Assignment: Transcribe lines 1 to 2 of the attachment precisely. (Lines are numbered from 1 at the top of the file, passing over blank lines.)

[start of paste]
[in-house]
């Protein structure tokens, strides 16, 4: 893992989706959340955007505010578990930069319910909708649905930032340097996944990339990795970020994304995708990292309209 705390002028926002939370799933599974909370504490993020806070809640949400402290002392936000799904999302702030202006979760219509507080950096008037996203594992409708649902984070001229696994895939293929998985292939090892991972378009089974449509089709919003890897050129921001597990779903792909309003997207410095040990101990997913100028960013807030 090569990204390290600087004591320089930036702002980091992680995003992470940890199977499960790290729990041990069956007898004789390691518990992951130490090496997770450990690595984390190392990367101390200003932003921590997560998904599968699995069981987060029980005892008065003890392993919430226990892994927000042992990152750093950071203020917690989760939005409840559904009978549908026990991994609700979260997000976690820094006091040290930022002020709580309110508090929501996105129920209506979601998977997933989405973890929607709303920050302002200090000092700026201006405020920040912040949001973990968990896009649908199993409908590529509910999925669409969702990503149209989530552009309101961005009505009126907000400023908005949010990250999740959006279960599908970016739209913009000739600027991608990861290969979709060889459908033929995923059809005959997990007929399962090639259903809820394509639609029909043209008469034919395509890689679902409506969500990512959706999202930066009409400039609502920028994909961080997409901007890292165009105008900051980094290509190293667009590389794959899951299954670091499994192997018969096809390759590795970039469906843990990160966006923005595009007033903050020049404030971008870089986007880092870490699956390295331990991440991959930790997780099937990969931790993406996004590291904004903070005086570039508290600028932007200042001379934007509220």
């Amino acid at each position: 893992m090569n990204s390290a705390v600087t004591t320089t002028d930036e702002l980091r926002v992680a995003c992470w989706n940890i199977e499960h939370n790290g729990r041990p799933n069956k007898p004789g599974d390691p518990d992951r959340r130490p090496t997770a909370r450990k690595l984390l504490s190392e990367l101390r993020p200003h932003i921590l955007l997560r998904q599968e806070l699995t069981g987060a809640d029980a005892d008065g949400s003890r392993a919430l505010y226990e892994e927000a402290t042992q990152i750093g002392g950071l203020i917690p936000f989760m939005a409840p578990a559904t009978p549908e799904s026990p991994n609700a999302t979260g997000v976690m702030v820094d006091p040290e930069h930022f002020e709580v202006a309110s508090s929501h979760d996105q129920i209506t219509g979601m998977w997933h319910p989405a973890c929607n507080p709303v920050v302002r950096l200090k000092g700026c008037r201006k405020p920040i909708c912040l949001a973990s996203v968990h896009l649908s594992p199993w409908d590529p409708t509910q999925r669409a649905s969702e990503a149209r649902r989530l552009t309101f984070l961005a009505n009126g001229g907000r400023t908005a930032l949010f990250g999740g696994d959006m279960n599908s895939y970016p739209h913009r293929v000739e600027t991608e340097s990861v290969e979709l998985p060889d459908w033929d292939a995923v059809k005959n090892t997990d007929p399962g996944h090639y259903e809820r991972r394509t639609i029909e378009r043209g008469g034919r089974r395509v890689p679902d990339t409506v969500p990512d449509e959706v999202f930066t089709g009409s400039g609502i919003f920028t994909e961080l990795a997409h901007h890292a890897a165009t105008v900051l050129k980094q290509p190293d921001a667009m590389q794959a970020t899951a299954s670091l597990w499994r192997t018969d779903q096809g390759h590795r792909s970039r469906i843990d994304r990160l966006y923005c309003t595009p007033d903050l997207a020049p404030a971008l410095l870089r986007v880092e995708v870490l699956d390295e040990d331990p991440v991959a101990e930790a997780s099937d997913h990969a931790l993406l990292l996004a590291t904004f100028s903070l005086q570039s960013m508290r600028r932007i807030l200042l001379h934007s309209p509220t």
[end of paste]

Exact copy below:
[in-house]
């Protein structure tokens, strides 16, 4: 893992989706959340955007505010578990930069319910909708649905930032340097996944990339990795970020994304995708990292309209 705390002028926002939370799933599974909370504490993020806070809640949400402290002392936000799904999302702030202006979760219509507080950096008037996203594992409708649902984070001229696994895939293929998985292939090892991972378009089974449509089709919003890897050129921001597990779903792909309003997207410095040990101990997913100028960013807030 090569990204390290600087004591320089930036702002980091992680995003992470940890199977499960790290729990041990069956007898004789390691518990992951130490090496997770450990690595984390190392990367101390200003932003921590997560998904599968699995069981987060029980005892008065003890392993919430226990892994927000042992990152750093950071203020917690989760939005409840559904009978549908026990991994609700979260997000976690820094006091040290930022002020709580309110508090929501996105129920209506979601998977997933989405973890929607709303920050302002200090000092700026201006405020920040912040949001973990968990896009649908199993409908590529509910999925669409969702990503149209989530552009309101961005009505009126907000400023908005949010990250999740959006279960599908970016739209913009000739600027991608990861290969979709060889459908033929995923059809005959997990007929399962090639259903809820394509639609029909043209008469034919395509890689679902409506969500990512959706999202930066009409400039609502920028994909961080997409901007890292165009105008900051980094290509190293667009590389794959899951299954670091499994192997018969096809390759590795970039469906843990990160966006923005595009007033903050020049404030971008870089986007880092870490699956390295331990991440991959930790997780099937990969931790993406996004590291904004903070005086570039508290600028932007200042001379934007509220």